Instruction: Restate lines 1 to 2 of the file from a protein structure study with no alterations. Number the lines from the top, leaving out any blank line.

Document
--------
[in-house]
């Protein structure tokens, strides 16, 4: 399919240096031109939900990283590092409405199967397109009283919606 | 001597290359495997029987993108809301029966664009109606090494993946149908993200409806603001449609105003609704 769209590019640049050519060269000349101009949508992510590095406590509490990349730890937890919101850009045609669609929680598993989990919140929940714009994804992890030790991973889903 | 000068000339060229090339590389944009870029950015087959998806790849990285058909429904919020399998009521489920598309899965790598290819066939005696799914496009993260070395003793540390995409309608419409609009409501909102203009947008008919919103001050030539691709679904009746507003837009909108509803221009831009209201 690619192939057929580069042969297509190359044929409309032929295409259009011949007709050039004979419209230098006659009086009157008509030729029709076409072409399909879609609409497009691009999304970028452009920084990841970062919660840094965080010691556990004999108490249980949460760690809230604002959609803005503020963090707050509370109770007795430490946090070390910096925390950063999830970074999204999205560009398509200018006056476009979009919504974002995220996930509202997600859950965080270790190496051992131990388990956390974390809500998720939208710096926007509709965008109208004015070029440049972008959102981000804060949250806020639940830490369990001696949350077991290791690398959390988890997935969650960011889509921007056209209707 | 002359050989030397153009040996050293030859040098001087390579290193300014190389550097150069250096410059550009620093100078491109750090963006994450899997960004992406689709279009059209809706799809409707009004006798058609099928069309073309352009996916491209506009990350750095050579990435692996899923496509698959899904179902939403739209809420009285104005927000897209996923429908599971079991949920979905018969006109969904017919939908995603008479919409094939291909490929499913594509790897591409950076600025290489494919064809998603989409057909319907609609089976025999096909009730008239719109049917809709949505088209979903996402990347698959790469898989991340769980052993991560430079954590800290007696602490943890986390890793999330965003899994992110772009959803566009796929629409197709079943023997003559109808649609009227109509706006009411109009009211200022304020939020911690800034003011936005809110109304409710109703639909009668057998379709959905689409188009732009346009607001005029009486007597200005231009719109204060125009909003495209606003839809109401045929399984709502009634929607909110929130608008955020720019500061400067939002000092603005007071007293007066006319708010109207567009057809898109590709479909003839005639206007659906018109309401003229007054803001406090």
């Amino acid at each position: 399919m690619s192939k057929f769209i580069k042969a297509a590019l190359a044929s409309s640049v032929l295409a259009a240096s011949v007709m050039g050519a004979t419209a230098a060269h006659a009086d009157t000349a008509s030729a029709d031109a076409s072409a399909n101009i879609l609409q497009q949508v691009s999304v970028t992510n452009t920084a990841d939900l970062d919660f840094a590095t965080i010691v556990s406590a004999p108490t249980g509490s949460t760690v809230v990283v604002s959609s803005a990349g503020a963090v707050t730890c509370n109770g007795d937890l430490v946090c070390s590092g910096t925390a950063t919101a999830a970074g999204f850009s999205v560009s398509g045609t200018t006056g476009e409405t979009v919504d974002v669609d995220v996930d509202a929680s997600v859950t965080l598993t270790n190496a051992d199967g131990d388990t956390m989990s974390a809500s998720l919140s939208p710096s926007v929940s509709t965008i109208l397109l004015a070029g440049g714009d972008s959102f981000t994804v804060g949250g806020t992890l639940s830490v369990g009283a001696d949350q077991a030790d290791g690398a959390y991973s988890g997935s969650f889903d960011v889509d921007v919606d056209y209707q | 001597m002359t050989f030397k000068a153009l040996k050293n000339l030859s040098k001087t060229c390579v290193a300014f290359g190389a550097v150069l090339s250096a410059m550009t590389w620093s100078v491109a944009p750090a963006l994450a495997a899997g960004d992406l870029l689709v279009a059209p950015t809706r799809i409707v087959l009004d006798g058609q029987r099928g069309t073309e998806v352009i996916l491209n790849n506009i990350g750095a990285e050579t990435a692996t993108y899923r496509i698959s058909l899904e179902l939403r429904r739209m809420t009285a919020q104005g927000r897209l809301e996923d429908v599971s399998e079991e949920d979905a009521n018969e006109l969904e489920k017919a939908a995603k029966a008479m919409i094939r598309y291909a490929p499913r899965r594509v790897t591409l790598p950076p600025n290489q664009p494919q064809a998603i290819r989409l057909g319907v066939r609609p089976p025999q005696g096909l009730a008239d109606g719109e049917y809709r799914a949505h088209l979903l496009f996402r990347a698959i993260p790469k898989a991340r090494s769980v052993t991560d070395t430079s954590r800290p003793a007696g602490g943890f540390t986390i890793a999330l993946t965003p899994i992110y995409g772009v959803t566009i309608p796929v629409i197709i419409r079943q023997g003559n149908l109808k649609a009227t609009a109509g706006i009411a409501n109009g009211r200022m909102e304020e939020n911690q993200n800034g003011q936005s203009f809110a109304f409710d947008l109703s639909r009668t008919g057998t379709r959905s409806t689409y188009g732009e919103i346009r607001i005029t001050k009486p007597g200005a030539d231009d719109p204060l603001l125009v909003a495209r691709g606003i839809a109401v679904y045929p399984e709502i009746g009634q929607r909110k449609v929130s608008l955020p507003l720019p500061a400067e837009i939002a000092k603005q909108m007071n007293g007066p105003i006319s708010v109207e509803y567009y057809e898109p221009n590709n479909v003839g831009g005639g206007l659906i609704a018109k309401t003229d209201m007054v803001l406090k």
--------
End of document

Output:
[in-house]
């Protein structure tokens, strides 16, 4: 399919240096031109939900990283590092409405199967397109009283919606 | 001597290359495997029987993108809301029966664009109606090494993946149908993200409806603001449609105003609704 769209590019640049050519060269000349101009949508992510590095406590509490990349730890937890919101850009045609669609929680598993989990919140929940714009994804992890030790991973889903 | 000068000339060229090339590389944009870029950015087959998806790849990285058909429904919020399998009521489920598309899965790598290819066939005696799914496009993260070395003793540390995409309608419409609009409501909102203009947008008919919103001050030539691709679904009746507003837009909108509803221009831009209201 690619192939057929580069042969297509190359044929409309032929295409259009011949007709050039004979419209230098006659009086009157008509030729029709076409072409399909879609609409497009691009999304970028452009920084990841970062919660840094965080010691556990004999108490249980949460760690809230604002959609803005503020963090707050509370109770007795430490946090070390910096925390950063999830970074999204999205560009398509200018006056476009979009919504974002995220996930509202997600859950965080270790190496051992131990388990956390974390809500998720939208710096926007509709965008109208004015070029440049972008959102981000804060949250806020639940830490369990001696949350077991290791690398959390988890997935969650960011889509921007056209209707 | 002359050989030397153009040996050293030859040098001087390579290193300014190389550097150069250096410059550009620093100078491109750090963006994450899997960004992406689709279009059209809706799809409707009004006798058609099928069309073309352009996916491209506009990350750095050579990435692996899923496509698959899904179902939403739209809420009285104005927000897209996923429908599971079991949920979905018969006109969904017919939908995603008479919409094939291909490929499913594509790897591409950076600025290489494919064809998603989409057909319907609609089976025999096909009730008239719109049917809709949505088209979903996402990347698959790469898989991340769980052993991560430079954590800290007696602490943890986390890793999330965003899994992110772009959803566009796929629409197709079943023997003559109808649609009227109509706006009411109009009211200022304020939020911690800034003011936005809110109304409710109703639909009668057998379709959905689409188009732009346009607001005029009486007597200005231009719109204060125009909003495209606003839809109401045929399984709502009634929607909110929130608008955020720019500061400067939002000092603005007071007293007066006319708010109207567009057809898109590709479909003839005639206007659906018109309401003229007054803001406090």